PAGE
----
Editor's note: this article was originally published by the National Review on May 2, 2016.
The higher-education disinvitation sweepstakes continue. Virginia Tech has just disinvited Jason Riley, a Wall Street Journal columnist and Manhattan Institute senior fellow. Riley had been asked to deliver the BB&T Distinguished Lecture at Virginia Tech’s Pamplin College of Business. But late last week he received an e-mail from the faculty member who arranged the lecture informing him that the head of the Finance Department, the J. Gray Ferguson Professor of Finance, Vijay Singal, had vetoed the invitation. We obtained a copy of this e-mail.
Why? Mr. Riley, who is black, has attracted some negative attention since his publication in 2014 of Please Stop Helping Us: How Liberals Make It Harder for Blacks to Succeed. Professor Singal feared that whatever controversy Riley had attracted so far would be amplified once he set foot on Virginia Tech’s campus. He imagined there would be amplified controversy over Riley’s speech because Virginia Tech is still reverberating from the last BB&T Distinguished Lecture, delivered by Charles Murray on March 25.
That event was widely noted because of the exceptionally clumsy way that Virginia Tech president Tim Sands handled it. Sands sent an “open letter” to the Virginia Tech community on March 10, ostensibly upholding the invitation to Murray but doing so in such poison-pen language that he practically wrote the placards for the protesters. In Sands’s words, Murray’s work, particularly The Bell Curve, is “discredited,” “flawed,” “used by some to justify fascism, racism and eugenics,” and “regarded by some in our community as repugnant, offensive, or even fraudulent.”
It emerged that Dr. Sands actually knew little of Murray’s scholarly work, but relied instead on hearsay from Murray’s distempered critics. Murray answered Sands with a pungent open letter of his own; delivered his scheduled lecture despite some protesters; and left the campus with only one significant casualty — namely President Sands’s reputation.
What makes Jason Riley’s disinvitation notable is how little prompted it. The link between the Murray affair and the disinvitation to Riley isn’t speculative. The letter to Riley telling him his lecture is canceled plunges right into the recent history, including Tim Sands having “embarrassed himself and the university” with his open letter. The professor who wrote to Riley clearly felt chagrined by this turn of events. He is “sure” that President Sands “never read” The Bell Curve, at which he directed such vitriol. And Sands’s remarks, he says, served as an accelerant to a protest at the business school two days before Murray’s speech. The protest turned out to be “an ugly, hate-filled two-hour attack on Charles Murray,” charging him with absurdities such as membership in the Ku Klux Klan.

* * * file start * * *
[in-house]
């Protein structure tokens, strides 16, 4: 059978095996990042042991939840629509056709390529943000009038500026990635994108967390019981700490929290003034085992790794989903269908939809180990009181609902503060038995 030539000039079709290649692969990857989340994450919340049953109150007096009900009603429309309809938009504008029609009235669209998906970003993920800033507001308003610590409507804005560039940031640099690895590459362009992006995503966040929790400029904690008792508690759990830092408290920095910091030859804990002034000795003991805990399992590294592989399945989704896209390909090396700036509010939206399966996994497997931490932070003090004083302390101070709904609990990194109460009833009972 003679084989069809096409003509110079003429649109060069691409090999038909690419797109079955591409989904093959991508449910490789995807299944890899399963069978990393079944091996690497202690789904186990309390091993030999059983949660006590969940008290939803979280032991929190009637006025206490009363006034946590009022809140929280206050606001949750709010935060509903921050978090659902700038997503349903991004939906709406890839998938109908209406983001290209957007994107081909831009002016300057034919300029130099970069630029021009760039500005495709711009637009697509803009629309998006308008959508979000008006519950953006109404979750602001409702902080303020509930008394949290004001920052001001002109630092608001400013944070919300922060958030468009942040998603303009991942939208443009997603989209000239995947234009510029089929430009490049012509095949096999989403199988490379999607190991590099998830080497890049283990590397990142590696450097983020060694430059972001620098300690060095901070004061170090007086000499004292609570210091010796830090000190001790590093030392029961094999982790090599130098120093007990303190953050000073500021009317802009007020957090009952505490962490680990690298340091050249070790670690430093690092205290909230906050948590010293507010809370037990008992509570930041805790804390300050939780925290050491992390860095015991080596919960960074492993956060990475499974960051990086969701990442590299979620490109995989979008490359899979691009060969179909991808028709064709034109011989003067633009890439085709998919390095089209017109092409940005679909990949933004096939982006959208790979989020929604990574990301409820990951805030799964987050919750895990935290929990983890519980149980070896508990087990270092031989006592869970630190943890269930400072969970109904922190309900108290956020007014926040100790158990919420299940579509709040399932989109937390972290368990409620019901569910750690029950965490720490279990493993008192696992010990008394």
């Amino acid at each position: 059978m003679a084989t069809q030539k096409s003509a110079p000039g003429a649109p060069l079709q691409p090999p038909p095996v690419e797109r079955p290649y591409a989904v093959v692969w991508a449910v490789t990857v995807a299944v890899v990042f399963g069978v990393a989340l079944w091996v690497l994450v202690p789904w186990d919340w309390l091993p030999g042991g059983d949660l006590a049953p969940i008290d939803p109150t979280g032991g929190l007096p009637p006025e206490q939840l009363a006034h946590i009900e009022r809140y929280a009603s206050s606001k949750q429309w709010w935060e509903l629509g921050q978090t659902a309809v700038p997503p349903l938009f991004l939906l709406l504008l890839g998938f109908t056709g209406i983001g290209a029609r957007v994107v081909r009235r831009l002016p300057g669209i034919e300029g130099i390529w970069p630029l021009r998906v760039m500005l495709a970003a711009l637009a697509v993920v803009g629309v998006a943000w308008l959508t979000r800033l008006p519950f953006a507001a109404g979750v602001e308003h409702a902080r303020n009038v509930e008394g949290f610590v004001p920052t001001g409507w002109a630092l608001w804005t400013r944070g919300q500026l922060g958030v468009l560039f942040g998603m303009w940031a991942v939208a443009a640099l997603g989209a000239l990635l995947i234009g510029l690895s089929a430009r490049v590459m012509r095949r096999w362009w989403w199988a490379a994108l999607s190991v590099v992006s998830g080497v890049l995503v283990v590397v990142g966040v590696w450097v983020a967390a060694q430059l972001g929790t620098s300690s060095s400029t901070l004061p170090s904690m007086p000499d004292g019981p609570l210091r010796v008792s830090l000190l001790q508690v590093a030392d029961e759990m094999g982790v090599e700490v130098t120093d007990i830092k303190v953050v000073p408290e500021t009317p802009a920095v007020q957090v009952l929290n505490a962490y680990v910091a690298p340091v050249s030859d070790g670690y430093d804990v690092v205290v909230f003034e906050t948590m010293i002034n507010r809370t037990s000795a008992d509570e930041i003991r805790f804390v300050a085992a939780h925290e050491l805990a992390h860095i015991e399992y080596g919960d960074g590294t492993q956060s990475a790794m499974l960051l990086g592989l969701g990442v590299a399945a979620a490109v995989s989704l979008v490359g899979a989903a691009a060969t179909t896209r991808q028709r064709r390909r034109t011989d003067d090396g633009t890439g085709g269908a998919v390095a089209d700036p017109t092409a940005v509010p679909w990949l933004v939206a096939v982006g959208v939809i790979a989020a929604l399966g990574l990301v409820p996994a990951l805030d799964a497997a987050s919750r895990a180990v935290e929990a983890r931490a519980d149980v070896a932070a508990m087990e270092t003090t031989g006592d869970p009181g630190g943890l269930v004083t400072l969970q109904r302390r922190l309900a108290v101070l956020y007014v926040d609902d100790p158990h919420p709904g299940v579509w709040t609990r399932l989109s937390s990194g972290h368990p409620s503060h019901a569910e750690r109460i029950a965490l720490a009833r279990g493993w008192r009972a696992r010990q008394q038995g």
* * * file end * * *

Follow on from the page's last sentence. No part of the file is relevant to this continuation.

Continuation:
The head of the finance department had not initially objected to Riley as the next BB&T speaker but later, when he realized that Riley had “written about race issues” in the Wall Street Journal, he decided Riley would have to go. The department head and others in the finance department “worried about more protests from the looney left” and were unmoved by arguments that it was wrong to give in to such intimidation.
Disinvitations from college officials are becoming distressingly common and not quite as shocking as they were a few years ago. The William F. Buckley Jr. Society at Yale last week held its Second Annual Disinvitation Dinner. Last year it honored George Will, disinvited from Scripps College for expressing doubts about “rape culture” on campus. This year, it honored former New York Police commissioner Ray Kelly, who was disinvited from Brown University right at the podium where he was scheduled to speak. The Foundation for Individual Rights in Education keeps a summary list of disinvitations, but even FIRE can hardly keep up with the disgraceful trend. It has yet to note, for instance, Suzanne Venker’s disinvitation by “Uncomfortable Learning,” the student group at Williams College that had invited Venker, a critic of feminism. Uncomfortable Learning exists to bring controversial speakers to campus but was overwhelmed by the backlash to Venker’s scheduled appearance.
What makes Jason Riley’s disinvitation notable, though, is how little prompted it. No students threatened to protest his speech or wrote editorials denouncing his views. No one picketed the finance department. Riley’s speech hadn’t even been announced on campus. Mere fear of potential protest swayed Virginia Tech to cancel Riley’s pending event.
For the past six months, cry-bully activists on campuses from Mizzou to Princeton to Dartmouth have bowled over craven administrators who have deferred to their demands and declined to exercise jurisdiction. The Riley disinvitation shows just how low campus authorities are willing to bow to the fancies of their students. Higher education can offer intellectual freedom little more than lip service when it authorizes the heckler’s veto.
Read more at: http://www.nationalreview.com/article/434834/jason-riley-virginia-tech-speaking-invitation-rescinded